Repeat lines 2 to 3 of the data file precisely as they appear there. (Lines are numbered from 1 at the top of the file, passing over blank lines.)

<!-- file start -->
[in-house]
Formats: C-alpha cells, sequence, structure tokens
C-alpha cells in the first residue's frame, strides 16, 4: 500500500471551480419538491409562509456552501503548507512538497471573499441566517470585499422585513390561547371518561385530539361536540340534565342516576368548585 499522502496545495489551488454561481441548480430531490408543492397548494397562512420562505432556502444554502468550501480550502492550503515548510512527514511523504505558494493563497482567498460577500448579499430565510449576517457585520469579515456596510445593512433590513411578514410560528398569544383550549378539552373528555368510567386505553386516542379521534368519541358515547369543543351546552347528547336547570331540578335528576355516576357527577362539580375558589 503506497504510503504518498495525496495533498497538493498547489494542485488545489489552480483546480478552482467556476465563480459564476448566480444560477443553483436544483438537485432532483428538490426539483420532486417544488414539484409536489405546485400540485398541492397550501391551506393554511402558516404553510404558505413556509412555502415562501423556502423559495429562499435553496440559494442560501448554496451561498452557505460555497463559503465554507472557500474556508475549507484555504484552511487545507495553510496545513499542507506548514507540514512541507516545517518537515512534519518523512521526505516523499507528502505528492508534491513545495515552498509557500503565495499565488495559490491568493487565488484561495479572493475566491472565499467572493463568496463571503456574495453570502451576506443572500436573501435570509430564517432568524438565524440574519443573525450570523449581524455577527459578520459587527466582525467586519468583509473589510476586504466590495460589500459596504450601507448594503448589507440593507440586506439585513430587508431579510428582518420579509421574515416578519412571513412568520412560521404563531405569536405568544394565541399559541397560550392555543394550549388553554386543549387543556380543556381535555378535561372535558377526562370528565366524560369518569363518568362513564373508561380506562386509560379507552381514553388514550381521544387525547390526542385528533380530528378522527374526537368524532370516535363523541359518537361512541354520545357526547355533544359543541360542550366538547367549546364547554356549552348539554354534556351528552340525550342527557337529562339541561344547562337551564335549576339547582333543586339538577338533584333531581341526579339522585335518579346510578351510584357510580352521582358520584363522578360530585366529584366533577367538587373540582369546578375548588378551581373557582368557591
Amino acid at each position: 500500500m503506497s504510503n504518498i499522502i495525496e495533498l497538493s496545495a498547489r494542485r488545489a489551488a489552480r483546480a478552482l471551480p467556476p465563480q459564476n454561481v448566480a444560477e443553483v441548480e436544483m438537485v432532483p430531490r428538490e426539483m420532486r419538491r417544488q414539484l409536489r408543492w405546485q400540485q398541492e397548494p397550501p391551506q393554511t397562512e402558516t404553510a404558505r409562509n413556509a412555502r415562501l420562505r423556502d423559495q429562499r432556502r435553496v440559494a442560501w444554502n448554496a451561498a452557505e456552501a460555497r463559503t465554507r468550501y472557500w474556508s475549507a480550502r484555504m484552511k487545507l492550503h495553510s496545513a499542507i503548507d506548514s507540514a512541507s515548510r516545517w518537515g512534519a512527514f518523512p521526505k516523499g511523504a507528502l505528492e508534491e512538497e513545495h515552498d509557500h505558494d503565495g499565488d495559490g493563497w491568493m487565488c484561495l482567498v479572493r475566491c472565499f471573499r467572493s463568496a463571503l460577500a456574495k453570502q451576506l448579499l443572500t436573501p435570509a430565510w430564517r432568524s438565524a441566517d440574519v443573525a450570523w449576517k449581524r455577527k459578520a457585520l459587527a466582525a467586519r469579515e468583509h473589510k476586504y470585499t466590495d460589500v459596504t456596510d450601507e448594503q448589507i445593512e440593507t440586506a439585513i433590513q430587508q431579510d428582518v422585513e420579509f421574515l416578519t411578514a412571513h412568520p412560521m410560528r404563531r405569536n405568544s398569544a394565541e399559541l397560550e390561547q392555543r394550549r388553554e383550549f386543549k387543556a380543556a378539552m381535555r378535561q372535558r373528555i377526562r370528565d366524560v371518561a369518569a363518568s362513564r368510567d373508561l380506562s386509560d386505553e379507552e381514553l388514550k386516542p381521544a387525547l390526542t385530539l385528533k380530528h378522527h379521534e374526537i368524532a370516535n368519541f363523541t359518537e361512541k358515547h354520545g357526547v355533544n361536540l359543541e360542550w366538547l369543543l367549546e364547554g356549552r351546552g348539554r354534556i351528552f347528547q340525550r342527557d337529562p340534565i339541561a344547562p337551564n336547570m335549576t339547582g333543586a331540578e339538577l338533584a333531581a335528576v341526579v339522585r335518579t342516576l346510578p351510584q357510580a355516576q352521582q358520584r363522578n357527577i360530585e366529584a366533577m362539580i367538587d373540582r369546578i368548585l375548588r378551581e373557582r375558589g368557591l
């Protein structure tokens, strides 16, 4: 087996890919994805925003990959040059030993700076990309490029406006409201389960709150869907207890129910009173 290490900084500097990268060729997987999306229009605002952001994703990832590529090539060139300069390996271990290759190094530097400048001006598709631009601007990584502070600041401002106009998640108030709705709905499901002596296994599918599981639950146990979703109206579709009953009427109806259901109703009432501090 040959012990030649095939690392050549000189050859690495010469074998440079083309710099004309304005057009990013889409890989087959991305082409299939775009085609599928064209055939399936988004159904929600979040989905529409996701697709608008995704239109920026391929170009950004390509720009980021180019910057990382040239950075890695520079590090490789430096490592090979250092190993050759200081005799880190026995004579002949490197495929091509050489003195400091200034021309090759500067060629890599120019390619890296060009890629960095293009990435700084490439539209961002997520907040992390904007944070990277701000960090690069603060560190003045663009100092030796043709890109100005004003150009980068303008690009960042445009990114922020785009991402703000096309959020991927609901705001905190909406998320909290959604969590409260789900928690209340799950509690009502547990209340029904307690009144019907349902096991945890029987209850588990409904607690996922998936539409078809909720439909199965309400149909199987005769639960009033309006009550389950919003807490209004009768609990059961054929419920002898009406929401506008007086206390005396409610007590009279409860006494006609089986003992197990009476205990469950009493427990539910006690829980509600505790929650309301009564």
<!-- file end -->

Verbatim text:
Formats: C-alpha cells, sequence, structure tokens
C-alpha cells in the first residue's frame, strides 16, 4: 500500500471551480419538491409562509456552501503548507512538497471573499441566517470585499422585513390561547371518561385530539361536540340534565342516576368548585 499522502496545495489551488454561481441548480430531490408543492397548494397562512420562505432556502444554502468550501480550502492550503515548510512527514511523504505558494493563497482567498460577500448579499430565510449576517457585520469579515456596510445593512433590513411578514410560528398569544383550549378539552373528555368510567386505553386516542379521534368519541358515547369543543351546552347528547336547570331540578335528576355516576357527577362539580375558589 503506497504510503504518498495525496495533498497538493498547489494542485488545489489552480483546480478552482467556476465563480459564476448566480444560477443553483436544483438537485432532483428538490426539483420532486417544488414539484409536489405546485400540485398541492397550501391551506393554511402558516404553510404558505413556509412555502415562501423556502423559495429562499435553496440559494442560501448554496451561498452557505460555497463559503465554507472557500474556508475549507484555504484552511487545507495553510496545513499542507506548514507540514512541507516545517518537515512534519518523512521526505516523499507528502505528492508534491513545495515552498509557500503565495499565488495559490491568493487565488484561495479572493475566491472565499467572493463568496463571503456574495453570502451576506443572500436573501435570509430564517432568524438565524440574519443573525450570523449581524455577527459578520459587527466582525467586519468583509473589510476586504466590495460589500459596504450601507448594503448589507440593507440586506439585513430587508431579510428582518420579509421574515416578519412571513412568520412560521404563531405569536405568544394565541399559541397560550392555543394550549388553554386543549387543556380543556381535555378535561372535558377526562370528565366524560369518569363518568362513564373508561380506562386509560379507552381514553388514550381521544387525547390526542385528533380530528378522527374526537368524532370516535363523541359518537361512541354520545357526547355533544359543541360542550366538547367549546364547554356549552348539554354534556351528552340525550342527557337529562339541561344547562337551564335549576339547582333543586339538577338533584333531581341526579339522585335518579346510578351510584357510580352521582358520584363522578360530585366529584366533577367538587373540582369546578375548588378551581373557582368557591